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Widl126 Motor Weak At Low Speed


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Hi, i can hold the spindle of the motor still with my fingers when its on a wash or rinse. The machine is about five years old but has been treated well. So far ive checked the brushes which are so new the face still hasn't worn completely in and cleaned the commutator but it made no difference.

Online reading suggests the motor is generally worn but i can't understand how a motor can go just go weak at low speed. While spinning i can hear it back off as it reaches full speed.

Im sure it would go at low speed if there was slightly more energy from the speed controller.

Thanks if you can help.

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  • Root Admin

It could be a fault in the motor but a faulty control module (or PCB) can cause the same. I wouldn't guess, could work out expensive if wrong.

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  • Root Admin

Not normally unfortunately.

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Warning:  Read this before attempting any diy repairsNo representations or warranties are made (express or implied) as to the reliability, accuracy or completeness of advice. I can't be held liable for any loss arising directly or indirectly from the use of, or any action taken in reliance on, any information on this website, which is given free of charge and in good faith.

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  • 2 weeks later...

I spent months trying to get my motor to perform properly. I was changing brushes regularly. There are separate windings for the normal speed and spin. In the end, I just bought a new motor which made me see the difference. Incredible is the word. I had to modify the wiring as stated in the box, because it was a universal motor for old/new machines. However thank goodness I noticed they showed the wires back to front. If I wired it as the instructions stated, it would have probably burned out the motor and the control board.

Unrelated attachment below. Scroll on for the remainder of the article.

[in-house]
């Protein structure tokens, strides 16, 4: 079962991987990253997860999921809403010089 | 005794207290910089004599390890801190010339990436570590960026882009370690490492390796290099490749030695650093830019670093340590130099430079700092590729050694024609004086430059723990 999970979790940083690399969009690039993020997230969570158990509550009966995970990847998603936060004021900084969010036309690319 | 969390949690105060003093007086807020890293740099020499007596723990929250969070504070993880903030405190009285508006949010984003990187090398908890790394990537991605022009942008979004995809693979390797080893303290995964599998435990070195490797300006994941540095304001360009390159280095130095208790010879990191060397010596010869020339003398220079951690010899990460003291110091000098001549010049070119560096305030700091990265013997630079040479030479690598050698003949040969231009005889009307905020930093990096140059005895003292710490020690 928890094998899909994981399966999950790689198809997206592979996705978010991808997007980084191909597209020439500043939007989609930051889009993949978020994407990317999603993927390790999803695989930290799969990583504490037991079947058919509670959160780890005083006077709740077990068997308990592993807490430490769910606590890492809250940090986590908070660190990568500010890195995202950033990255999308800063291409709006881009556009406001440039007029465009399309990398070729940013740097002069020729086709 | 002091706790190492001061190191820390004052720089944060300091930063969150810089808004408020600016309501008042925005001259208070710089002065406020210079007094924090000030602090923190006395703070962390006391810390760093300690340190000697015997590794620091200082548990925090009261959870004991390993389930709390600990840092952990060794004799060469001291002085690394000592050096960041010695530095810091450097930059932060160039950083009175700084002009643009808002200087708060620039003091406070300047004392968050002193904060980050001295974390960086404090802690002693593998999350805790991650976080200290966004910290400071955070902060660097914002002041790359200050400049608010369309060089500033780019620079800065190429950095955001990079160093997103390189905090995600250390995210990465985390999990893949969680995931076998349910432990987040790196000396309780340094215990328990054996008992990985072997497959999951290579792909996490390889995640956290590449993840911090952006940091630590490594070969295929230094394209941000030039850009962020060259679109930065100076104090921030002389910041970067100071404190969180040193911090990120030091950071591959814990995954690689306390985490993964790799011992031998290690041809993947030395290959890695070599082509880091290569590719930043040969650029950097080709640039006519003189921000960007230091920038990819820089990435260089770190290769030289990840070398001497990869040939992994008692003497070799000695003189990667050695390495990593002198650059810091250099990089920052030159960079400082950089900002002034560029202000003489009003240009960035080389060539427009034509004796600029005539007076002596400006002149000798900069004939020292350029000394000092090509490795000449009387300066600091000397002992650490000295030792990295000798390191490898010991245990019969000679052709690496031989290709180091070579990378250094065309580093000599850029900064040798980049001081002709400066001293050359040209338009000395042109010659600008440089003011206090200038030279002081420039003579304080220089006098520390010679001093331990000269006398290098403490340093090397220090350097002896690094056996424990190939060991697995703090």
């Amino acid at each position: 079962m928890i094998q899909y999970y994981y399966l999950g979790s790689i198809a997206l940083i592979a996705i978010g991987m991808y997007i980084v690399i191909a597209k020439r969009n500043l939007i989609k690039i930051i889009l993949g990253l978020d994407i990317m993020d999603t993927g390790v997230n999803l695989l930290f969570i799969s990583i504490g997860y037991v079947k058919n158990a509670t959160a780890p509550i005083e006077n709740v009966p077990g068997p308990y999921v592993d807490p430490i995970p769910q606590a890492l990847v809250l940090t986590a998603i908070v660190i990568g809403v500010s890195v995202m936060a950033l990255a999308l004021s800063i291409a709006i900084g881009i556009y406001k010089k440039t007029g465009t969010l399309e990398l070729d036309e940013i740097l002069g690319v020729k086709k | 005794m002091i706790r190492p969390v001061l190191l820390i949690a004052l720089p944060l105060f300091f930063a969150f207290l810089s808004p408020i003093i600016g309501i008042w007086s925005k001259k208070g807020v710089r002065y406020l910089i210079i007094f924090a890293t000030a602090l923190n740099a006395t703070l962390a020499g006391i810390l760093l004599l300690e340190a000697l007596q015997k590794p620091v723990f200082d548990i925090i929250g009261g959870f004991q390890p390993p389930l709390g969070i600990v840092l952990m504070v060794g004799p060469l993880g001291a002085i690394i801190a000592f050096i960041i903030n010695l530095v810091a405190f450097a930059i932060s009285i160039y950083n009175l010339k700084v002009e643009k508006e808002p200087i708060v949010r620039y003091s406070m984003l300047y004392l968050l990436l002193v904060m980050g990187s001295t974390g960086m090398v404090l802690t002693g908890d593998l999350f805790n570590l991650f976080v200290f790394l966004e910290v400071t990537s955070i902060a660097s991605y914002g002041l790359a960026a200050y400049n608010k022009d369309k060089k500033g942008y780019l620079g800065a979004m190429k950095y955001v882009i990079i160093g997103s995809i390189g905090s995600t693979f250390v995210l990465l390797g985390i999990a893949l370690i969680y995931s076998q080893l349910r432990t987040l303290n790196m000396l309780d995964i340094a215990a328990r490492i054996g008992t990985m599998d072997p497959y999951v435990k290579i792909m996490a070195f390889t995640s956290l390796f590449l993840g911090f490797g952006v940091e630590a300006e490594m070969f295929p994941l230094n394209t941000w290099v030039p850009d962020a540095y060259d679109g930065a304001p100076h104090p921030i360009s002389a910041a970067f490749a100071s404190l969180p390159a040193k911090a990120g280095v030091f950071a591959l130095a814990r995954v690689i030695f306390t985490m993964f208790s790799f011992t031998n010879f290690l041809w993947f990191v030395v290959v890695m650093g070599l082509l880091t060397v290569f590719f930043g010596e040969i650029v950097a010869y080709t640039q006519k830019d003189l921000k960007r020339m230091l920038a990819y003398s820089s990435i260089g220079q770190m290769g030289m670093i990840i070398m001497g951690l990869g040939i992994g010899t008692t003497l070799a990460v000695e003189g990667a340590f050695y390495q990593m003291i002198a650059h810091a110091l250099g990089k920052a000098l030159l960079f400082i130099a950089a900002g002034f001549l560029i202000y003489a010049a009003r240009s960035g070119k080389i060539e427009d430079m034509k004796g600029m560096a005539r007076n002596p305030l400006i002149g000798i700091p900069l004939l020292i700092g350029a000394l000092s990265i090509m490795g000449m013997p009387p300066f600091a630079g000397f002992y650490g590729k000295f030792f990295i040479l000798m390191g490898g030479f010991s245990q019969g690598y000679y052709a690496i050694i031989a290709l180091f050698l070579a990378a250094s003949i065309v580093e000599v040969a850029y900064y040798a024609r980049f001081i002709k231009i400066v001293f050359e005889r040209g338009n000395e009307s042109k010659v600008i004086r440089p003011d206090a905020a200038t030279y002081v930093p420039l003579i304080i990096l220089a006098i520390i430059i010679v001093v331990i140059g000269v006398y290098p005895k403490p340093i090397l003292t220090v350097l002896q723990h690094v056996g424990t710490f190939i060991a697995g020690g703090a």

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Yes, i have seen while doing my research that there is two versions of the powerboard. Mine has circuitry for the extra wire but no components, the motor plug has the extra wire from the powerboard but, the motor hasn't got the extra wire.

Anyhoo, i took another look at the motor erlier, where i had cleaned the commutator all but two of the segments had gone dark from heat during testing. Testing between one of the clean segments and the one next to it, with a multimeter set to resistance, showed about 9 ohm but all the others were around 1 ohm. Obviously its gone open circuit. With nothing to loose i've picked off the varnish below the segment and there was the wire, broken. I've soldered the ends together and it's working. I think it might be a bit dangerous like this though so now im off to source another motor having located the problem.

Thanks

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I don't like doing that job because where the wires have to be soldered to the commutator, the solder often runs onto the segments which will wear the brushes in no time. I usually wrap selotape around the commutator before soldering, then clean off any glue residue. Did you also get a sharp implement and gently scrape between the segments? sometimes a lot of carbon build up in those can cause a short.

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Woah, that was quick, thanks. Yes, when i cleaned the commutator i used the broken end of a thin hacksaw blade to clean the gaps.

Would it be ok to use solder here as a permanent fix?

See, I work with computer hardware so i have good soldering skills and a steady hand but, as the voltage a washing machine runs on is is a different beast. Well, with computer stuff you only need to worry about a bit of smoke or maybe a burned finger.

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